• Surprise surprise, the simply unrivaled Pew Environment Group's global shark campaign, namely Matt, Jill, Liz and Angelo and probably more members of their team. It's not for me to divulge details of their involvement but I can say that it has been invaluable and will continue to remain so as the legislation is being drafted and then implemented.

  • CORAL The Coral Reef Alliance under the leadership of Rick MacPherson and locally, under the management of our friend Heidi Williams and of several members of her team. CORAL is notorious for getting things done and this project is certainly no exception. Well done!
As always, this is not a done deal quite yet.
The law needs to be approved by Cabinet, drafted and gazetted and then comes the hard part, i.e. the Capacity Building, the Enforcement and at the same time, the Outreach. And there will undoubtedly be backlash, as there always is.

But I am highly optimistic.
I was extremely grateful to read this statement of support by a prominent Tuna fisheries executive. Fiji's Tuna industry is currently being assessed for MSC certification and this statement is certainly an indication of its commitment to sustainability. Well done Russell!
The bycatch argument is of course valid - but there are cheap and nifty solutions that actually result in a win-win for everybody, and my hope is that the legislation will include a provision that caught Sharks must be discarded whether alive or dead, this to avoid creating a convenient loophole.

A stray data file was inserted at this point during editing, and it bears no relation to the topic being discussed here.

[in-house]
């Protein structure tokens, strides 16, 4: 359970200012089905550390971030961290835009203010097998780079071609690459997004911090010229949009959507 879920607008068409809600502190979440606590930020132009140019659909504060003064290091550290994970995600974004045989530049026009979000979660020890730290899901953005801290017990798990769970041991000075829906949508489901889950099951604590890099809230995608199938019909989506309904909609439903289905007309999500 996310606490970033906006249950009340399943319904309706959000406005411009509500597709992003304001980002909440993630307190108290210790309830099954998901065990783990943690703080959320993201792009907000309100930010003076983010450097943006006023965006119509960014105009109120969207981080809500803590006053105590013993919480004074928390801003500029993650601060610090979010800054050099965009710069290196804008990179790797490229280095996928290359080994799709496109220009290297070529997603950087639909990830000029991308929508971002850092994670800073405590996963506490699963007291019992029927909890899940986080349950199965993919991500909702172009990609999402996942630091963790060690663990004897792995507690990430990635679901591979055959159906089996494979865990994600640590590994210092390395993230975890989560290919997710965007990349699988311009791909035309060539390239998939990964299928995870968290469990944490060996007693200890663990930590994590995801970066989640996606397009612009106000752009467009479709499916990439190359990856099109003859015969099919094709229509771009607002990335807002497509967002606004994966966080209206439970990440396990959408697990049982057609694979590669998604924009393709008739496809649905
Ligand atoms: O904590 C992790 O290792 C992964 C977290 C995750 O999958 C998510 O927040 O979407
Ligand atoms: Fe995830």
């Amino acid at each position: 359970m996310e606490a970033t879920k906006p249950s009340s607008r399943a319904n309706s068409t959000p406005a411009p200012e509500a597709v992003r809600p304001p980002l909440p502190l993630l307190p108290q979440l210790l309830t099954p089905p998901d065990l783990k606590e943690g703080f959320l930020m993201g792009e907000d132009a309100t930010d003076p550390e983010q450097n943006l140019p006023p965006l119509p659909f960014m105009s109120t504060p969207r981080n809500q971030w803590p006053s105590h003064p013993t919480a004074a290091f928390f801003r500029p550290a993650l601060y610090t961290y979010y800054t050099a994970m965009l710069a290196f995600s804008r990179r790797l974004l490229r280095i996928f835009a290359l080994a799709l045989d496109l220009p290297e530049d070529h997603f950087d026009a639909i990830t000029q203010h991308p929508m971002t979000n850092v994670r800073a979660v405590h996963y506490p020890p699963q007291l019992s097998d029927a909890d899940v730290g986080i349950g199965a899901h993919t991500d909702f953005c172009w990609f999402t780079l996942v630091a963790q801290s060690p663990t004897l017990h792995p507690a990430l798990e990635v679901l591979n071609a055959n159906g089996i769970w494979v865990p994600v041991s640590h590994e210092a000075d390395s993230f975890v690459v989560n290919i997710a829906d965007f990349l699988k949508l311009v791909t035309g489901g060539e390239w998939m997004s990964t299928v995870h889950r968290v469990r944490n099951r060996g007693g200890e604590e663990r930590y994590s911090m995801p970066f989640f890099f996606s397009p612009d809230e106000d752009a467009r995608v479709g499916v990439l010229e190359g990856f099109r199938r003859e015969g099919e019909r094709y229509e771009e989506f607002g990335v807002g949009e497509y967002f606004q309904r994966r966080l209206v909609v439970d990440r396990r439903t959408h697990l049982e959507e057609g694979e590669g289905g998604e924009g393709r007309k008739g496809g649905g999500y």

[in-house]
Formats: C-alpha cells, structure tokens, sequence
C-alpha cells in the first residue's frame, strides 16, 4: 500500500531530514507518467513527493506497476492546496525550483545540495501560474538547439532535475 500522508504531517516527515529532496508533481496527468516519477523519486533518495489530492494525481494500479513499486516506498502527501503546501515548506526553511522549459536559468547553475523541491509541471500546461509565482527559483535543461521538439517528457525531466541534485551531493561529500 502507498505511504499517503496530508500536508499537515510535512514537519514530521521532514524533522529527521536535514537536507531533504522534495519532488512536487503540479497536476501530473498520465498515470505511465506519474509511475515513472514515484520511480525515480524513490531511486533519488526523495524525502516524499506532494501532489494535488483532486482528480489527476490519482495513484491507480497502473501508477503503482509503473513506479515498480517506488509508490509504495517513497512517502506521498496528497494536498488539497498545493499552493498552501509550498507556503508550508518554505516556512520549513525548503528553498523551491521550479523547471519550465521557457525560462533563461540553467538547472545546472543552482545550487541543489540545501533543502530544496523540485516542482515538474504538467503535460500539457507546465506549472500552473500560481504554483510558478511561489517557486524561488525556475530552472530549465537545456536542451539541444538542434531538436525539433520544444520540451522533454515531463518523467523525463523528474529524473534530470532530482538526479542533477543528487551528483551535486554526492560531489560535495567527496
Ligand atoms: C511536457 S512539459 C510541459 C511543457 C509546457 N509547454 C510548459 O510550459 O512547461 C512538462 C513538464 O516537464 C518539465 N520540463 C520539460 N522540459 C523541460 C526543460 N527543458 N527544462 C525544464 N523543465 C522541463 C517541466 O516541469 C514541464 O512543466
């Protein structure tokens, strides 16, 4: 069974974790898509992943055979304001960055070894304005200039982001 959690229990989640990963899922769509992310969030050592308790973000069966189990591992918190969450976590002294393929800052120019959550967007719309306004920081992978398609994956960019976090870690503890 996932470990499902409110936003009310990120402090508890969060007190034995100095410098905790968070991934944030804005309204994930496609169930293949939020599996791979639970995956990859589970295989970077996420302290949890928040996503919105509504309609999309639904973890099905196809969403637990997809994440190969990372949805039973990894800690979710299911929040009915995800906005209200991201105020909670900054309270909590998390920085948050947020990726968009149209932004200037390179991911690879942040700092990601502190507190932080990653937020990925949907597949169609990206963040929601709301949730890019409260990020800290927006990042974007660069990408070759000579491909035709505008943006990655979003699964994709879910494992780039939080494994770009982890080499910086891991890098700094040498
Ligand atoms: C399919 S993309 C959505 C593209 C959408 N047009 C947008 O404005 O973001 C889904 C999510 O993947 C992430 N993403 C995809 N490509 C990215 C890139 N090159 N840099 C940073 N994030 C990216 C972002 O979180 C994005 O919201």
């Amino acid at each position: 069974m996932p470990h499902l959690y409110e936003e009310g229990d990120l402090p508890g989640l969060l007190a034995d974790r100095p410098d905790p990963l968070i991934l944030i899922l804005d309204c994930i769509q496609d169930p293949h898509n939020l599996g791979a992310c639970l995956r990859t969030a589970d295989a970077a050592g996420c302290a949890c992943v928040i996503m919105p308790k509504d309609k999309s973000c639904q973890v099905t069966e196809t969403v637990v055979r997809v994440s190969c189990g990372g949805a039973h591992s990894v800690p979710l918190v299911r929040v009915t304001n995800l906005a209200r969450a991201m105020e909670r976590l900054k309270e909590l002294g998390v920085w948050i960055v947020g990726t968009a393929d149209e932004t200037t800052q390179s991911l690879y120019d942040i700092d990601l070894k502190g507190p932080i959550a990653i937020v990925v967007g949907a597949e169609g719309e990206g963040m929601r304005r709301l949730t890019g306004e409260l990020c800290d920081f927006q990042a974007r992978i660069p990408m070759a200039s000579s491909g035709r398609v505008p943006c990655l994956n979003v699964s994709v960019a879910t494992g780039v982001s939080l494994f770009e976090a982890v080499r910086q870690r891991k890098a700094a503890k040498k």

Anyway, this is a great day for Fiji's Sharks!


Douglas David Seifert said...

Thank you Fiji for showing the world how a small South Pacific nation can assume a leadership role in protecting its marine heritage for its people and the future. The eyes of the world are watching; let us hope Fiji's example can lead the way to a brighter destiny for sharks and for marine conservation. Go Fiji go!

Horizon Charters Guadalupe Cage Diving said...


As always Mike methinks you are being to self-effacing, me also thinks you and your entire team have been working on this for quite a while.

But, without any banners, press releases or Facebook pages to shout your shark glory from the roof tops, these small comments on obscure blogs will have to do.

Well done sir, and to entire extended team.

Go Fiji indeed!

DaShark said...

Thanks Patric!

Seriously, in the big scheme of things this has been the combination of a succession of visionary Fijian governments that have promoted sustainability for a very long time indeed, and of the recent ground swell in favor of Shark protection where Pew have been shining through their pragmatic and science-based policies and assistance.

But it matters not who, exactly, has done exactly what - what matters is that hopefully very soon, Fiji's Sharks will be protected against this totally unsustainable, wasteful and cruel industrial exploitation

The Sharkman said...

I totally agree with SHARK DIVER on every point.

Well done to all those involved.
FIJI leads the way.


(Tiger)Lily said...

HUGE Congrats to Fiji! This is fantastic news - and as an "ex-Fijian/part-time-Fijian" I am very proud to see this happen - Vinaka Vakalevu, and go Fiji go from me too! Lill : )